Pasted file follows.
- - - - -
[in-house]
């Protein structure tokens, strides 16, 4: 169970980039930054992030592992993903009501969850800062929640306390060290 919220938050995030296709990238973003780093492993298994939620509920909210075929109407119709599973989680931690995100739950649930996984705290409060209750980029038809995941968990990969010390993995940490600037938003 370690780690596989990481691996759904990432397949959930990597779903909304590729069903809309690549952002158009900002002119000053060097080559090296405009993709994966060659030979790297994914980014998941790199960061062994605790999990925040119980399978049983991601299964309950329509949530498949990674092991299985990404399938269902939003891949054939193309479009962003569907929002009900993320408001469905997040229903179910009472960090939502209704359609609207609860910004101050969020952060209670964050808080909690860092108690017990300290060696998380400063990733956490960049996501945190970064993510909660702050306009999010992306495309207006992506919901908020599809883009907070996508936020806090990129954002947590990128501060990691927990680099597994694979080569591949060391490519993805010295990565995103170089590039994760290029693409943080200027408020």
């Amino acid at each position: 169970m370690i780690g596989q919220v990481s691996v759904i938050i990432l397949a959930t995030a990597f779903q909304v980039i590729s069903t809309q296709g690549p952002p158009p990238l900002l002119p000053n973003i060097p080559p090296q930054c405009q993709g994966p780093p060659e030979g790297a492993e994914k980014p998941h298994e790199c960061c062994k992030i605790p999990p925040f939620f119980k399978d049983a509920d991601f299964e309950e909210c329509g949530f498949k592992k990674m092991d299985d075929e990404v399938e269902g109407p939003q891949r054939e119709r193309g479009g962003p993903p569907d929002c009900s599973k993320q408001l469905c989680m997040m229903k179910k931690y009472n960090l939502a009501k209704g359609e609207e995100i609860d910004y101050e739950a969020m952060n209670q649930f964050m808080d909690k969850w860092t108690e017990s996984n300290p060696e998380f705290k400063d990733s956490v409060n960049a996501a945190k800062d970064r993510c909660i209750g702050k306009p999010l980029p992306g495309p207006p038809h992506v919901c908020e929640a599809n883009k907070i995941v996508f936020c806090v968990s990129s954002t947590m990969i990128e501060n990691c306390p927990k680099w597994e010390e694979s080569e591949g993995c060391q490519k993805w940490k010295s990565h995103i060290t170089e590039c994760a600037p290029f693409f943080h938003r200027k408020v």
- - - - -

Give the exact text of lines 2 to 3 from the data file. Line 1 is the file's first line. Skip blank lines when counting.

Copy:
């Protein structure tokens, strides 16, 4: 169970980039930054992030592992993903009501969850800062929640306390060290 919220938050995030296709990238973003780093492993298994939620509920909210075929109407119709599973989680931690995100739950649930996984705290409060209750980029038809995941968990990969010390993995940490600037938003 370690780690596989990481691996759904990432397949959930990597779903909304590729069903809309690549952002158009900002002119000053060097080559090296405009993709994966060659030979790297994914980014998941790199960061062994605790999990925040119980399978049983991601299964309950329509949530498949990674092991299985990404399938269902939003891949054939193309479009962003569907929002009900993320408001469905997040229903179910009472960090939502209704359609609207609860910004101050969020952060209670964050808080909690860092108690017990300290060696998380400063990733956490960049996501945190970064993510909660702050306009999010992306495309207006992506919901908020599809883009907070996508936020806090990129954002947590990128501060990691927990680099597994694979080569591949060391490519993805010295990565995103170089590039994760290029693409943080200027408020």
């Amino acid at each position: 169970m370690i780690g596989q919220v990481s691996v759904i938050i990432l397949a959930t995030a990597f779903q909304v980039i590729s069903t809309q296709g690549p952002p158009p990238l900002l002119p000053n973003i060097p080559p090296q930054c405009q993709g994966p780093p060659e030979g790297a492993e994914k980014p998941h298994e790199c960061c062994k992030i605790p999990p925040f939620f119980k399978d049983a509920d991601f299964e309950e909210c329509g949530f498949k592992k990674m092991d299985d075929e990404v399938e269902g109407p939003q891949r054939e119709r193309g479009g962003p993903p569907d929002c009900s599973k993320q408001l469905c989680m997040m229903k179910k931690y009472n960090l939502a009501k209704g359609e609207e995100i609860d910004y101050e739950a969020m952060n209670q649930f964050m808080d909690k969850w860092t108690e017990s996984n300290p060696e998380f705290k400063d990733s956490v409060n960049a996501a945190k800062d970064r993510c909660i209750g702050k306009p999010l980029p992306g495309p207006p038809h992506v919901c908020e929640a599809n883009k907070i995941v996508f936020c806090v968990s990129s954002t947590m990969i990128e501060n990691c306390p927990k680099w597994e010390e694979s080569e591949g993995c060391q490519k993805w940490k010295s990565h995103i060290t170089e590039c994760a600037p290029f693409f943080h938003r200027k408020v």